Day Two : Tim access to Opeongo

Day Two
It was dark when I awoke. Dark and hot, where was I? Slowly the smell of decaying aquatic vegetation made its way to my nose, I was still on the river. It was just after five a.m, the temperature must of dropped in the night as I’d closed the clam shell to my bivy and pulled my sleeping bag on. It was so quiet. I made a bowl of instant porridge and went to sit by the river side. A bull moose was sprinting along the banks , I’m amazed at how quiet an animal that large can be when it wants to. I looked around, the sun was now pouring over the river, two other moose were busy having breakfast around Grassy lake. I had already seen more moose in under twenty four hours than I had in the last two years. I broke camp , which is small and takes just a few minutes, packed my canoe and headed off down the river.
The time spent on the Nipissing on day two has got to be some of the most fun I’ve had paddling in a while. The river was still low, but it had widened and deepened allowing much easier travel than the day before. I quickly made my way past Loon tail creek and down to my first portage. I had camped here three falls prior with a friend. You could barely see the campsite with the long grass and the grown in fire pit. I’m surprised more people don’t travel down here. Seven portages and a big stretch of the Nip is what I’d be traveling today. My destination was a site in Browse Creek Junction just before a two kilometre portage.
The Nipissing’s scenery is constantly changing. One minute you’re surrounded by alders, the next cruising beside giant white pines on the forest edge. My favourite though is the grassy sandy banks with just a few alders mixed in where muskrats and otters scurry along the banks. I’m transported back to my childhood and to one of my favourite books then, The wind in the willows. Each time I turn a corner I fully expect to see Mr.Toad or Mole paddling their small boat. My imagination has run wild this trip and I guess it’s a side effect of being solo and not seeing a single soul. I stopped for lunch on a large dead pine that was blocking the river. Though the river was wider and deeper there were still many dead falls and beaver dams to contend with but they allowed me to stretch my legs so I wasn’t complaining.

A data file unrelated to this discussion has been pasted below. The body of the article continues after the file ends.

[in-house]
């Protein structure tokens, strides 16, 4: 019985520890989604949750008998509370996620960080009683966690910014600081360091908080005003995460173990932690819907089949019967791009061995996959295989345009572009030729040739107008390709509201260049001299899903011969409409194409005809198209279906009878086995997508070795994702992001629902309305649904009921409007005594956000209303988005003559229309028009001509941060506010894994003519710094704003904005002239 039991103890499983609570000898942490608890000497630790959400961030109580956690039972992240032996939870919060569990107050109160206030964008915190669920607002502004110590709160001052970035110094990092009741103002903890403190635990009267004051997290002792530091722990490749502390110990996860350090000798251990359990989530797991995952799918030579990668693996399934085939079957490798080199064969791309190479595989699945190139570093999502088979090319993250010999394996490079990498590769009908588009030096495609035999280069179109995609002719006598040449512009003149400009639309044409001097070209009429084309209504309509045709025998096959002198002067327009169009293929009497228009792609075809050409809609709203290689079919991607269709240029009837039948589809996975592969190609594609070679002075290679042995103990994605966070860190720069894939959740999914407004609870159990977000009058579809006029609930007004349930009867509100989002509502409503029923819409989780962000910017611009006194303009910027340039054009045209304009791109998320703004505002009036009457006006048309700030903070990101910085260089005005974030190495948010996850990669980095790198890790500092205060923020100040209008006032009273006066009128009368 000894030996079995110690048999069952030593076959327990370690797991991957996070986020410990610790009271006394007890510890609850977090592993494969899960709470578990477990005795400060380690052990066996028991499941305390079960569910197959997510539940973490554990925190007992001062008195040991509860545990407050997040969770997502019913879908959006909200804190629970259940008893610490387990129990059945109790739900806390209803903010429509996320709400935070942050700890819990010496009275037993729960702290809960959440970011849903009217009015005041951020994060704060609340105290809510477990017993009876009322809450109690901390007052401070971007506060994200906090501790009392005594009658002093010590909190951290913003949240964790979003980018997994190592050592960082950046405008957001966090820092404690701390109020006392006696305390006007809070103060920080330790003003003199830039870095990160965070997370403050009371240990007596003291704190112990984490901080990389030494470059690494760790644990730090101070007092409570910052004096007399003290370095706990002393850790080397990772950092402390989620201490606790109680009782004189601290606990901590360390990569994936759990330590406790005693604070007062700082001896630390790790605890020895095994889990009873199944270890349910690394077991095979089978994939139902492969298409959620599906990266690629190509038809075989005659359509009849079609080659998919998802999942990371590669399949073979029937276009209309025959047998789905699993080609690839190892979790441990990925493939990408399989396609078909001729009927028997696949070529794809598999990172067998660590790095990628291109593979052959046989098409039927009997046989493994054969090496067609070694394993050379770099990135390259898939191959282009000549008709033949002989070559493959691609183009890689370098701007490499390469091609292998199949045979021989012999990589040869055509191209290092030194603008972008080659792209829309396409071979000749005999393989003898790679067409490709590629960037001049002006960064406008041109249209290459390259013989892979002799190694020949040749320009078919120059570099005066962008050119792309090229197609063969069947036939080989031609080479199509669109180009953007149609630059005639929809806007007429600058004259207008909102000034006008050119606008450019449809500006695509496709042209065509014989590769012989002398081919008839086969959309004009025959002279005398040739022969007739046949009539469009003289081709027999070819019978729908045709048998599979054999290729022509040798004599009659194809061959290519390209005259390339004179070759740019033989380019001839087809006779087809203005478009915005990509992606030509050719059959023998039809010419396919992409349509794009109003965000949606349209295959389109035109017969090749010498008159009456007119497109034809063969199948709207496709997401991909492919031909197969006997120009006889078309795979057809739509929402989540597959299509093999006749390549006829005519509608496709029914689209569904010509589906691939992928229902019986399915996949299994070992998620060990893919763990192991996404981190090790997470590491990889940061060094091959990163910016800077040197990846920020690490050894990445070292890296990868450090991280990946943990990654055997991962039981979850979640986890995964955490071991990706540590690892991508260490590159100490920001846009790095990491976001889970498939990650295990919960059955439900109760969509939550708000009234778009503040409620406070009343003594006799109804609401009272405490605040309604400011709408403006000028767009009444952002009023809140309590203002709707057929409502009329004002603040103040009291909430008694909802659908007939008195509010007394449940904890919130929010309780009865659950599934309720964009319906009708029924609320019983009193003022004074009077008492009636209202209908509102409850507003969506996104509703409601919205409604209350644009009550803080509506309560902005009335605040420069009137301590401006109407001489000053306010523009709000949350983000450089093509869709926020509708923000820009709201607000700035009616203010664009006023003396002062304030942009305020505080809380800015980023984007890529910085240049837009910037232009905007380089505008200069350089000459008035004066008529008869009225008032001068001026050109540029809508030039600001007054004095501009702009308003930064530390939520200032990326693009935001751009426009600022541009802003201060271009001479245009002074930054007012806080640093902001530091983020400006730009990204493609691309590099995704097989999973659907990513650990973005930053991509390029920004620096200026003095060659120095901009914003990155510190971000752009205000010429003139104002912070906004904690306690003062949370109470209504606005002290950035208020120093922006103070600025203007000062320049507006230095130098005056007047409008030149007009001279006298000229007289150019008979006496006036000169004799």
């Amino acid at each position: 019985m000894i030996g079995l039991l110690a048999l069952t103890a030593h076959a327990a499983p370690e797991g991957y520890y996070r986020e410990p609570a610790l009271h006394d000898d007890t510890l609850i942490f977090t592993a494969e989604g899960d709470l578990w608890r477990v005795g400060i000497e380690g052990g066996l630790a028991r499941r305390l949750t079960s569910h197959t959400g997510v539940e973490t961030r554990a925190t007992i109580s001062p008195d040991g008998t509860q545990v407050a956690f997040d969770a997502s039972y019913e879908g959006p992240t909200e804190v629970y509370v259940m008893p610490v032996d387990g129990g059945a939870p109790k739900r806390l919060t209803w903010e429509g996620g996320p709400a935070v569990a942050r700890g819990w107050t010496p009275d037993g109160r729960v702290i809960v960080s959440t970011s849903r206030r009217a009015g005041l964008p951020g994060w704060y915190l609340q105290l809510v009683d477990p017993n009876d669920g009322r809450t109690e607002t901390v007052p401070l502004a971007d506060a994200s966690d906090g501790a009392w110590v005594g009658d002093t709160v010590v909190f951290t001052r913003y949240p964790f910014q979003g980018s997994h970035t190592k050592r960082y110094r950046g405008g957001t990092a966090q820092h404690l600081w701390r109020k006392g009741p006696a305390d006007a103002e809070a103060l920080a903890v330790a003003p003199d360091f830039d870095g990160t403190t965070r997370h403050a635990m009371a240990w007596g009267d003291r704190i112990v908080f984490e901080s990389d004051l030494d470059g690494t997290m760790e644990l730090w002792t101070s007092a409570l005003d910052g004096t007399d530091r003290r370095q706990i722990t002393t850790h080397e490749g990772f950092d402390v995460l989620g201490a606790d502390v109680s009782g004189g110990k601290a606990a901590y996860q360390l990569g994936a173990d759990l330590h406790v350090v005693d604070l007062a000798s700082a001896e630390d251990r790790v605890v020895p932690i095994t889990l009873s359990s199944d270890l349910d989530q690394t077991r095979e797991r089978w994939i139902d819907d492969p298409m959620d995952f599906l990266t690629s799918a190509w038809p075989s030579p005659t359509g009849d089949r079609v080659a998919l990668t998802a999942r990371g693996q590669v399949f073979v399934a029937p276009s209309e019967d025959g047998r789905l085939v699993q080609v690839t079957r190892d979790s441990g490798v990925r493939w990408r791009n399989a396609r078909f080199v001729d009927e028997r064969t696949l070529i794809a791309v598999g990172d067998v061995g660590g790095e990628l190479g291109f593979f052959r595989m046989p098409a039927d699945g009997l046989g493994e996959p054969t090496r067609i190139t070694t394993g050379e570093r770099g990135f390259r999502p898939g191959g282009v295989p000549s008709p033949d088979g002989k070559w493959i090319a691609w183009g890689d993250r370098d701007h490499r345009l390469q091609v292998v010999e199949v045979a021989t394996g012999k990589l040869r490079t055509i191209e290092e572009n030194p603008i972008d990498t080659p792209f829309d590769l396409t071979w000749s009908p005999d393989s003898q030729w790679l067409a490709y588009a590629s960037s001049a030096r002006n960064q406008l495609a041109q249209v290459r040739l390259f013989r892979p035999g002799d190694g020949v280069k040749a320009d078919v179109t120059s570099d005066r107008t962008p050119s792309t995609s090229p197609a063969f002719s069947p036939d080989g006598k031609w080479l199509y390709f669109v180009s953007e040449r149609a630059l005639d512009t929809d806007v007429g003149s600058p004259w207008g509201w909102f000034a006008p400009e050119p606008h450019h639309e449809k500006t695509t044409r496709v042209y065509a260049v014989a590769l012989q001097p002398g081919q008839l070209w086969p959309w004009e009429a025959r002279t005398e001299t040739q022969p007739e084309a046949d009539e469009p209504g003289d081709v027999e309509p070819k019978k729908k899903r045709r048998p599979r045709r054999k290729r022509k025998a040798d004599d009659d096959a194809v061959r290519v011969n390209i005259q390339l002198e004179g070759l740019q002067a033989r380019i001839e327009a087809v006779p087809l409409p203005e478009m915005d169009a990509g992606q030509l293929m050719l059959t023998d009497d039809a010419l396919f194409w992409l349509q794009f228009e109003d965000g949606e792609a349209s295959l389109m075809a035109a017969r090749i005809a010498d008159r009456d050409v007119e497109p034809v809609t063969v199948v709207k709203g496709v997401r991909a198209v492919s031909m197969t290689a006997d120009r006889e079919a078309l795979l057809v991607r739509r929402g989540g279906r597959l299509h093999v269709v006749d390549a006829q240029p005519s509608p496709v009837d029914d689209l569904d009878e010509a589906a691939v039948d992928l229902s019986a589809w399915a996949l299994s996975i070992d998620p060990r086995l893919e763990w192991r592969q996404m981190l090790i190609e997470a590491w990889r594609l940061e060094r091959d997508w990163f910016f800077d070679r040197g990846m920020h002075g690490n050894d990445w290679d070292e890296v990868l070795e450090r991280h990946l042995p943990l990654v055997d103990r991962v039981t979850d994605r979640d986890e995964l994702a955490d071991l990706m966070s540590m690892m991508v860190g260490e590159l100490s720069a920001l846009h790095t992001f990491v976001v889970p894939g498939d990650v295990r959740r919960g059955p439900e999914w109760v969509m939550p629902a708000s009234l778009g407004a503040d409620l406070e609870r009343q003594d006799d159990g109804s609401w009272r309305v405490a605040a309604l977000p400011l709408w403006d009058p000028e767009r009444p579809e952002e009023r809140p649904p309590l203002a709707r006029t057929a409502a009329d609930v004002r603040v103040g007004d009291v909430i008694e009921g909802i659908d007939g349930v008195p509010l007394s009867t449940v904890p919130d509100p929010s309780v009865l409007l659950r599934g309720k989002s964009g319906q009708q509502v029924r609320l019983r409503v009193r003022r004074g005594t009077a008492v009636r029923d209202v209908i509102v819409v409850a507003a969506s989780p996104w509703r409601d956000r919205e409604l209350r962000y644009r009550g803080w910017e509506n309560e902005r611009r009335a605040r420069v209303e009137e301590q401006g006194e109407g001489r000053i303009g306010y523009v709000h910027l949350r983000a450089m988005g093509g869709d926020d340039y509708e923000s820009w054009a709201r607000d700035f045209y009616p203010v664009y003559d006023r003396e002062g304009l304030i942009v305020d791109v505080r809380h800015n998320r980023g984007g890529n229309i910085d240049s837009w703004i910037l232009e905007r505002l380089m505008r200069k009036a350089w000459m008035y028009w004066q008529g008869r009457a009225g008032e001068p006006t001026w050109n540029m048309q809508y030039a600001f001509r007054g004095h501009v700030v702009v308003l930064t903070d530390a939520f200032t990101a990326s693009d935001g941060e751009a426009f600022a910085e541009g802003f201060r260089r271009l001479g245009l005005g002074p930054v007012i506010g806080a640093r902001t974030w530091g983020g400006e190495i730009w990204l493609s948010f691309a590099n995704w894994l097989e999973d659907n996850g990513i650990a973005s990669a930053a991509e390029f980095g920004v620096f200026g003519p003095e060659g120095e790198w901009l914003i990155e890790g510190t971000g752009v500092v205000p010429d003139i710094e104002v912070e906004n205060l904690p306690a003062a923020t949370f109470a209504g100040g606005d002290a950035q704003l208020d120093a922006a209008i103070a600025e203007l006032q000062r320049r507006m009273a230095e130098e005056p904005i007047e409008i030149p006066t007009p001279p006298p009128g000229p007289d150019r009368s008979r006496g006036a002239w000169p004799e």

Walking the Portage past the Highview Rangers cabin definitely slowed me down. No it wasn’t terrain or bugs that did it. It was the sheer amount of wild blueberries along the side of the portage. Wow there were thousands! I couldn’t walk more than a few steps before my eyes would be drawn to the deep blue colour taunting me from the bushes. If I was a bear I would definitely live near this portage. Large open fields on one side a cool refreshing River on the other and enough blueberries and raspberries to last me all summer. Sure enough there was quite a bit of bear sign along the trail and try as I might to catch a glimpse, no animals were about as I made my way back and forth on the portage.
Back on the river I started to notice remnants of bridges, logs with nails ect and realized I was nearing my destination for the evening. The site is gorgeous nestled along the side of the river on a portage beside one of the biggest white pines I’ve ever seen. I set camp, made dinner, and then tried my luck fishing. An hour later and dozen or so brook trout later I was ready to crawl into my bivy and drift off. Tomorrow would be my last day on the Nip before hitting the lakes and I was excited to see what it had in store for me.

-Paddle In

One thought on “Day Two : Tim access to Opeongo

  1. I definitely get the “imagination running wild” idea. When I’m on a canoe trip I always feel like I’m a hobbit in Lord of the Rings. The rocks along the trail could be a sleeping dragon, the marshy creek the path to some underwater fairy den… Lol you get the idea 🙂


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